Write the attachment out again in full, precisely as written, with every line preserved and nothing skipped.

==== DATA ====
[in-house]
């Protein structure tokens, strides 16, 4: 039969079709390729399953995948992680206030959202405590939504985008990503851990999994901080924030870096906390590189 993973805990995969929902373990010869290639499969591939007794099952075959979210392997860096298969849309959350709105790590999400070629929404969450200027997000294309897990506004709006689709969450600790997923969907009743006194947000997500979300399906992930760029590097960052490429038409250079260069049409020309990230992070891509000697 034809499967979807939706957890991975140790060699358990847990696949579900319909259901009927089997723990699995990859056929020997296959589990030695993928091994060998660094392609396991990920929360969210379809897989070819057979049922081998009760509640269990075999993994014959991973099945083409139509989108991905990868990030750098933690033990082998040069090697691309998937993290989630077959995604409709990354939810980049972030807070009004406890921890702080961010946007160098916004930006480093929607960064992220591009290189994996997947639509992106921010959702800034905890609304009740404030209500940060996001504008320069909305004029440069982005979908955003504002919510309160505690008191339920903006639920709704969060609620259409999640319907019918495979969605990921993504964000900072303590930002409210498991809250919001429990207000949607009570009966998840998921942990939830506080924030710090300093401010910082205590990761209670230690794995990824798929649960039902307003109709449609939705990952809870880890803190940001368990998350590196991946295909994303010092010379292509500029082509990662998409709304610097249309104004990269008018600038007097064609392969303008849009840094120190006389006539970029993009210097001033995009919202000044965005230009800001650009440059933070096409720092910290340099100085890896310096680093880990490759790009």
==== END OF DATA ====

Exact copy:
[in-house]
């Protein structure tokens, strides 16, 4: 039969079709390729399953995948992680206030959202405590939504985008990503851990999994901080924030870096906390590189 993973805990995969929902373990010869290639499969591939007794099952075959979210392997860096298969849309959350709105790590999400070629929404969450200027997000294309897990506004709006689709969450600790997923969907009743006194947000997500979300399906992930760029590097960052490429038409250079260069049409020309990230992070891509000697 034809499967979807939706957890991975140790060699358990847990696949579900319909259901009927089997723990699995990859056929020997296959589990030695993928091994060998660094392609396991990920929360969210379809897989070819057979049922081998009760509640269990075999993994014959991973099945083409139509989108991905990868990030750098933690033990082998040069090697691309998937993290989630077959995604409709990354939810980049972030807070009004406890921890702080961010946007160098916004930006480093929607960064992220591009290189994996997947639509992106921010959702800034905890609304009740404030209500940060996001504008320069909305004029440069982005979908955003504002919510309160505690008191339920903006639920709704969060609620259409999640319907019918495979969605990921993504964000900072303590930002409210498991809250919001429990207000949607009570009966998840998921942990939830506080924030710090300093401010910082205590990761209670230690794995990824798929649960039902307003109709449609939705990952809870880890803190940001368990998350590196991946295909994303010092010379292509500029082509990662998409709304610097249309104004990269008018600038007097064609392969303008849009840094120190006389006539970029993009210097001033995009919202000044965005230009800001650009440059933070096409720092910290340099100085890896310096680093880990490759790009």